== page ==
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I have a string and I need to separate the country name and date.

# echo 'india16-Feb-2013-20-33.sql' |  sed 's/[0-9][0-9]//' | awk -F"-" '{print $1}'
india

# echo 'india16-Feb-2013-20-33.sql' |  sed 's/india//' | awk -F"." '{print $1}'
16-Feb-2013-20-33

1) Is the above sed + awk correct? Is there any better way?

2) How do I format the date as 2013-02-16 20:33:00

I got the string (16-Feb) mentioned above using the following command. But I do not know how to change it back.

date '+%d-%b-%Y-%H-%M'
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1  
are you using a modern linux system, or an old-line Unixen (Sun, HP, AIX, etc)? Note the the tag date has only 89 followers, so consider swapping that tag for a OS tag. In a new GNU based-linux this can be done in 1 awk cmd (calling gnudate for the conversion). Good luck. – shellter Feb 23 '13 at 13:42
up vote 1 down vote accepted

I am starting to love sed

$ cat a.txt
india16-Feb-2013-20-33.sql

$ sed 's/[0-9].*//' a.txt
india

$ sed 's/[a-z]*//; s/-/ /3; s/-/:/3; s/.sql//' a.txt | xargs -0 date '+%F %T' -d
2013-02-16 20:33:00
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There are a few cases where the country name ends with a number. for e.g. india2 In such cases the date should be selected as 2 digits + "-" – shantanuo Feb 23 '13 at 9:14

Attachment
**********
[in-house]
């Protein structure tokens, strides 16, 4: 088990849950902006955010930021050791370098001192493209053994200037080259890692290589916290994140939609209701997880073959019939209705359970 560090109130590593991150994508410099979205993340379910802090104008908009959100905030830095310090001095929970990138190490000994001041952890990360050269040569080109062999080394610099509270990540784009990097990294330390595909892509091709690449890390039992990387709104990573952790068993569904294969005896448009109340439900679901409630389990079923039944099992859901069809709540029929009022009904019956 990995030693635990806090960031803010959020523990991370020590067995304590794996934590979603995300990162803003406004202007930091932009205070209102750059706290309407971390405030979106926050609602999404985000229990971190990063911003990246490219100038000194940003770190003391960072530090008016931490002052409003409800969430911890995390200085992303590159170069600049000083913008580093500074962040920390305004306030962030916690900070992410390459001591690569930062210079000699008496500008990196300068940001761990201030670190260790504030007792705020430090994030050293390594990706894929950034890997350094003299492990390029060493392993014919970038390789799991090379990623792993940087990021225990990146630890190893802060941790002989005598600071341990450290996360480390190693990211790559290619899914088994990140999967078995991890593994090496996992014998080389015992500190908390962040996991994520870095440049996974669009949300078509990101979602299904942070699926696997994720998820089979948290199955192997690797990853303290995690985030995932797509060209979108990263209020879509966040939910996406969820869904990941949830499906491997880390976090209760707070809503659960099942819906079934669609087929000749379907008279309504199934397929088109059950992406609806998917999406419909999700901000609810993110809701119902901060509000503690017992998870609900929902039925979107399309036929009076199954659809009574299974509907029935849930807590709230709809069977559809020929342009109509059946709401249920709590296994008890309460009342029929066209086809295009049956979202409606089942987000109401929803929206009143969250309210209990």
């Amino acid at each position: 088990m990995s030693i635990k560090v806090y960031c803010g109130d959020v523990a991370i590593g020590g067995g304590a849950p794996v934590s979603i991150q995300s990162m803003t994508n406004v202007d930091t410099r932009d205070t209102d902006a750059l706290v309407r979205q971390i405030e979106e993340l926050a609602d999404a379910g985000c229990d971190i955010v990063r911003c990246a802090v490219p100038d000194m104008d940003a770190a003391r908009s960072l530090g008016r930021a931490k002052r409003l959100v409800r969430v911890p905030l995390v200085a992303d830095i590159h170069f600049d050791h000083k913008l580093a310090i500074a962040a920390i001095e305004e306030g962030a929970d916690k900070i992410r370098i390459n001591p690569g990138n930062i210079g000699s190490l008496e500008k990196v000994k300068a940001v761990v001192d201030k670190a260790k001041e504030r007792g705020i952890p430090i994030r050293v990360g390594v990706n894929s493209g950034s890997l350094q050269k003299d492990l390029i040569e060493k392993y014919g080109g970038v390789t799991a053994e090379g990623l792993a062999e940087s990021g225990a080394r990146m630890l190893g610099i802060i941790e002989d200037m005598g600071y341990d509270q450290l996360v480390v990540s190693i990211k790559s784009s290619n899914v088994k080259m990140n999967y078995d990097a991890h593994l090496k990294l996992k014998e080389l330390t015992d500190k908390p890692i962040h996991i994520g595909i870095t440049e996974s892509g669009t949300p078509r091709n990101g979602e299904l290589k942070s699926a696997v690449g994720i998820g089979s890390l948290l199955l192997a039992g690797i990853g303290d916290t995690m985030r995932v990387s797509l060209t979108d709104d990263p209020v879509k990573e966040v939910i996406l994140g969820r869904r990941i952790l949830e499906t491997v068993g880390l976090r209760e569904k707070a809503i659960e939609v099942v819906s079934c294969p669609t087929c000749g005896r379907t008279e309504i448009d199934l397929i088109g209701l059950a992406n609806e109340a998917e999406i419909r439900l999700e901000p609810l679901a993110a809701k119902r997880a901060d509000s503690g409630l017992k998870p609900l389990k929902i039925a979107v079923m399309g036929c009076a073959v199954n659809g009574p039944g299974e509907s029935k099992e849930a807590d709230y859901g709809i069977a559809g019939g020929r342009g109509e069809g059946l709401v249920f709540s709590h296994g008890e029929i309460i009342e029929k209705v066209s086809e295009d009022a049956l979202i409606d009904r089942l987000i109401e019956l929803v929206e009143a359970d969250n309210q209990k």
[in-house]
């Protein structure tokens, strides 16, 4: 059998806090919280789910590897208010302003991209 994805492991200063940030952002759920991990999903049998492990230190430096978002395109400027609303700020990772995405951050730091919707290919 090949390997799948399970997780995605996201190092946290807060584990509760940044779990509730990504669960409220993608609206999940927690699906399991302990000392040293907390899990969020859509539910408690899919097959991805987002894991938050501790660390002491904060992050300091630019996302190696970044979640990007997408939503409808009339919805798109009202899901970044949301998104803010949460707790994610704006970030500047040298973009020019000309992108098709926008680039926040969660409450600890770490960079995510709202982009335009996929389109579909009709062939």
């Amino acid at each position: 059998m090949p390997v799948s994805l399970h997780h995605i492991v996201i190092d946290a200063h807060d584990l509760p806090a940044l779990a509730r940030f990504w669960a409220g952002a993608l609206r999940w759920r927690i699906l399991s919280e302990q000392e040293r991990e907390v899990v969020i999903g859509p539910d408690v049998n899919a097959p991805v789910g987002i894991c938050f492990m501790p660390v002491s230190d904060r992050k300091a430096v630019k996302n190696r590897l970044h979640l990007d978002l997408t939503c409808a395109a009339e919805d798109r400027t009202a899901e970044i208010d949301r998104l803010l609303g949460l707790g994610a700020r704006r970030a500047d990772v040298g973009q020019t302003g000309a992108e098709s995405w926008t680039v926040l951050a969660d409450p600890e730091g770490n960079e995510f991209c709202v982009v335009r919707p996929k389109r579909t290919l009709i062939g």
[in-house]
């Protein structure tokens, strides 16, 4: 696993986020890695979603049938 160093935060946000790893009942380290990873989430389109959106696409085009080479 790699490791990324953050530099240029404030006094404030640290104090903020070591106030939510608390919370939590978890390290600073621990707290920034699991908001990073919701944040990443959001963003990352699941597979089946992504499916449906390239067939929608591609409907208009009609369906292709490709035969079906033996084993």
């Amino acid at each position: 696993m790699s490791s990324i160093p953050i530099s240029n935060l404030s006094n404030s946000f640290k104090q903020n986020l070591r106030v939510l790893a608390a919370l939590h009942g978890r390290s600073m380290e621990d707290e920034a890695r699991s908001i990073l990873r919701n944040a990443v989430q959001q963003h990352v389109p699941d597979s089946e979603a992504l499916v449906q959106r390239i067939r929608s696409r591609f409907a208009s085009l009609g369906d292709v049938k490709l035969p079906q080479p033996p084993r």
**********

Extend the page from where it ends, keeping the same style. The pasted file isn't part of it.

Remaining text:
I couldn't get the sed with date versions working on osx so I did a Python version.

import datetime
import re
datestr = 'india16-Feb-2013-20-33.sql'

(country, date) = re.findall('(.*?)(\d{2}-.{3}-\d{4}-\d{2}-\d{2}).*', datestr)[0]

dt = datetime.datetime.strptime(date, "%d-%b-%Y-%H-%M")

print "country=", country
print "dt=", dt

Gives:

country= india
dt= 2013-02-16 20:33:00
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tinyurl.com/c6crrdq # Can you please check if the if else logic used is correct or if there is a better way to do the same? – shantanuo Feb 25 '13 at 5:10

Using sed and a single substitution:

sed 's/.*\([0-9]\{2\}-[A-Z][a-z]\{2\}-[0-9]\{4\}\)-\([0-9]\{2\}\)-\([0-9]\{2\}\).*/date -d "\1 \2\3" +"%F %T"/ge'

Personally, I find it's a little bit easier on the eyes using GNU sed:

sed -r 's/.*([0-9]{2}-[A-Z][a-z]{2}-[0-9]{4})-([0-9]{2})-([0-9]{2}).*/date -d "\1 \2\3" +"%F %T"/ge'

Results:

2013-02-16 20:33:00
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